The Barber of Seville

Thoughts in a nutshell: Whimsical set, absurdly silly plot, but absolutely charming and delightful (e.g. the well-toned baritone Nathan Gunn as Figaro).

The Daily Herald writes:

Lyric warms the heart with ‘The Barber’

One of the masterpieces of comic opera, Gioachino Rossini’s “The Barber of Seville” (Il Barbiere di Siviglia) is back at Lyric Opera of Chicago, and a most welcome return it is based on Saturday’s well-received opening-night performance.

This is the Lyric’s own John Conklin-designed production, last seen here in the 2000-01 season, with its creative sets that combine late 18th century Spanish furnishings and costumes with a series of impressionistic, brightly colored scenic “drops” and scrims designed to silently come and go throughout the evening. This is real operatic eye candy, and it is supported by a musical performance conducted with flair by Italian maestro Donato Renzetti.

In a season in which last-minute cast changes have been frequent at the Lyric, the company hit the jackpot with Iowa native John Osborn, who took on the challenging tenor role of Count Almaviva after Juan Diego Florez was forced to cancel all performances for a least a month on doctor’s orders. Osborn has portrayed the Count at New York’s Metropolitan Opera as well as in Vienna, Berlin, San Francisco and several other major opera houses. He’ll take his well-honed interpretation to Dresden, Germany, later this year.

One of the high points of the opera is the music-lesson scene in Act 2, when the count, disguised as a music teacher, makes a romantic play for Rosina, portrayed by American mezzo-soprano Joyce DiDonato in her Lyric Opera debut. The pair’s performance just glistens, with DiDonato also giving a heartfelt interpretation of her earlier aria “Una voce poco fa,” in which she swears her love to “Lindoro” – Count Almaviva in disguise.

Of course, this character-in-disguise plot element is common to operas from Mozart to Verdi – the latter’s “Falstaff” fits that description and is playing at the Lyric through Feb. 23.

American baritone Nathan Gunn, one of his generation’s genuine operatic superstars, was seen here as Guglielmo in Mozart’s “Cosi fan tutte” last season, and he was a sensation in the title role of the Lyric’s acclaimed production of “Billy Budd” six years ago. Gunn really revels in his energetic portrayal of Figaro, the well-intentioned, but somewhat misguided Barber of Seville of the title. A handful of arias have transcended the world of the opera house and entered popular culture. Figaro’s first-act “Largo al factotum” is so well known that it has been heard in movies, TV commercials, cartoon spoofs and the like. Gunn brought the house down Saturday night in performing this tongue-twisting scene, in which he awakens in his second-floor bedroom, glides down a firemen’s pole and prepares for another day’s work.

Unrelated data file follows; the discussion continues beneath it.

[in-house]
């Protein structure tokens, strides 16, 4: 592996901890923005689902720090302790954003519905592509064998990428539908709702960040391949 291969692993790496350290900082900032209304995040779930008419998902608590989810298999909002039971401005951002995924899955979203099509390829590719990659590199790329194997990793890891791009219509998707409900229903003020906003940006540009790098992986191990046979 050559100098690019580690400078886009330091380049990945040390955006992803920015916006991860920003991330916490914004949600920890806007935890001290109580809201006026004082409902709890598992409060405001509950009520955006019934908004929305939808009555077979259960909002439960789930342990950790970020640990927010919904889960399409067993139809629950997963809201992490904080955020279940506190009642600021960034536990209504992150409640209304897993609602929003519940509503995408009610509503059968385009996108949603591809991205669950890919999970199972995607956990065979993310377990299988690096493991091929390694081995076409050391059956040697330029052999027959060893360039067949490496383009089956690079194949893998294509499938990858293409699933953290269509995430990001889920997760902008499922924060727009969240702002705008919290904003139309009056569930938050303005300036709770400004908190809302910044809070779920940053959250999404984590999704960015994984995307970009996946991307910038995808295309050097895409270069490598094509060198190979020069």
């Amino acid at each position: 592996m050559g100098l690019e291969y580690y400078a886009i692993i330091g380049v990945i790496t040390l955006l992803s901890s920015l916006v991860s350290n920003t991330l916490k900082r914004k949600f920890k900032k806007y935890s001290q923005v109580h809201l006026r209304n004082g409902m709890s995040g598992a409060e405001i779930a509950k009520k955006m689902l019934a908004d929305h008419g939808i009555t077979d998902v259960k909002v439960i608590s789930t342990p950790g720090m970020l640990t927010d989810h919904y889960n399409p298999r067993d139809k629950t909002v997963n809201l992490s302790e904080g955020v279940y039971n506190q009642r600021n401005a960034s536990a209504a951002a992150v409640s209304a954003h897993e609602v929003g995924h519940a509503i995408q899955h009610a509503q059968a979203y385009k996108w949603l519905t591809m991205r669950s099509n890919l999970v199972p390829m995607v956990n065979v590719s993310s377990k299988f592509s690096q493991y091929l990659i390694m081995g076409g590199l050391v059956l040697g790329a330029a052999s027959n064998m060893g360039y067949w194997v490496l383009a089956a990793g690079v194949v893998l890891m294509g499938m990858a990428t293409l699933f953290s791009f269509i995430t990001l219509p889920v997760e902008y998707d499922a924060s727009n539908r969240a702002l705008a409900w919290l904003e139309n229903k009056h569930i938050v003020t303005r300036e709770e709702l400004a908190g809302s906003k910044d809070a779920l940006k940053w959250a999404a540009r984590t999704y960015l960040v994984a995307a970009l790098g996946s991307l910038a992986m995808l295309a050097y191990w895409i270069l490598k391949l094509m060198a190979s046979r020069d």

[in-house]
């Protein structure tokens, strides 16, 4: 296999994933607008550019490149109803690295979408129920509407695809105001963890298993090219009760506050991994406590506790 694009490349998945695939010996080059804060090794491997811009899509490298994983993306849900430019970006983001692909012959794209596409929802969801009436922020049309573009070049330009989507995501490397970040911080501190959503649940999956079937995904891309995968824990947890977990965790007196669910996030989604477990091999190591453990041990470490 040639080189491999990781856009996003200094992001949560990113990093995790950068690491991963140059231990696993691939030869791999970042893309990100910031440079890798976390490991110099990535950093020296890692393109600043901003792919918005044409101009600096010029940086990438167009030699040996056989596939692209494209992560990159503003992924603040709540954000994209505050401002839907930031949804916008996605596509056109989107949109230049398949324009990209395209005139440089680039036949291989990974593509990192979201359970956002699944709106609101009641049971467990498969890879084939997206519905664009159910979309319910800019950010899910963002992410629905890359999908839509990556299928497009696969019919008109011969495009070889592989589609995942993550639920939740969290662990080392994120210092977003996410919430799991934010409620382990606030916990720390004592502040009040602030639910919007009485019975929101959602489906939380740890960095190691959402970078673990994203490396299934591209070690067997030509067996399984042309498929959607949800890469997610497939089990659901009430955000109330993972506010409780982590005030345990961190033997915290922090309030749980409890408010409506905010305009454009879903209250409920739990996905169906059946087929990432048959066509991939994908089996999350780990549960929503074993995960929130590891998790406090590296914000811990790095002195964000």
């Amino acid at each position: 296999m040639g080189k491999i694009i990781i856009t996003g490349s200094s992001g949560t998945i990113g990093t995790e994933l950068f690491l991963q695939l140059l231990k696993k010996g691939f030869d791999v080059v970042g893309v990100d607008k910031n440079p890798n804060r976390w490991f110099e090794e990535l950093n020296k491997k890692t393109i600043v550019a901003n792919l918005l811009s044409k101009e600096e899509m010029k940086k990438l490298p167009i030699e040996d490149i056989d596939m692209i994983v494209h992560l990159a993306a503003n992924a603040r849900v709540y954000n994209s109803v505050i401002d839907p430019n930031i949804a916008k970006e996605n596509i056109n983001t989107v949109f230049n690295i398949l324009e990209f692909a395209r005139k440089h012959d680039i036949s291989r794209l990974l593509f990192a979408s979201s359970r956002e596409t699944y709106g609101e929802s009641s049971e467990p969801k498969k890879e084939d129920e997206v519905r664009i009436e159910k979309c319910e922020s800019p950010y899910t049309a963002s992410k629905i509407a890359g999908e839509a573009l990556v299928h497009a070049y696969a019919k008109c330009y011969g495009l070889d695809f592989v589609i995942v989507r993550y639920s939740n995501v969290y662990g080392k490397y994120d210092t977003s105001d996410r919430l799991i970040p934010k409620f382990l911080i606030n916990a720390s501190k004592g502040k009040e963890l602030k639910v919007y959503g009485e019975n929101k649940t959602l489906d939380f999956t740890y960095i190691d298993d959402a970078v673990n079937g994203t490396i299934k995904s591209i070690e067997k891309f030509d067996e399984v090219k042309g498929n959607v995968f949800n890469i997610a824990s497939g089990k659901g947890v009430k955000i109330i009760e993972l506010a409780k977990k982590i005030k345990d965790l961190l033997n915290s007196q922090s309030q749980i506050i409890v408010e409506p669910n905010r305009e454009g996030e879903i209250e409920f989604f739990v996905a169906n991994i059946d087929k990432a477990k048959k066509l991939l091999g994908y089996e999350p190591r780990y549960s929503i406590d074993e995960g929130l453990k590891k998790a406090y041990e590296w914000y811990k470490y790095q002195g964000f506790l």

Although the weather remains chilly – after all, it’s February – the Lyric’s “Barber of Seville” is destined to warm your heart.


0 thoughts on “The Barber of Seville

  1. I’ve not watched the opera but I’ve read the play by Beaumarchais that it was based on. At that time in France, the prevailing style of mocking the aristocracy or injecting anti-authoritarianism into a piece of literary work was to write absurdly silly stories involving love triangles where the king or authority figure is placed in a compromised and laughable position. Victor Hugo’s Hernani’s a prime example.

  2. I have the book, I haven’t read it, and my French language skills have seriously deteriorated since. There’s a third (and much less well known) play in this trilogy but I don’t remember the title.

  3. haha, it’s called La mère coupable (the guilty mother)… apparently, it was only turned into an opera in 1966, ~150 years after Rossini composed Barber.

    and p/s, you should read the marriage of figaro. from the sypnosis i’ve read (in english), it seems even sillier, if that’s possible. 🙂 but the music is fun!

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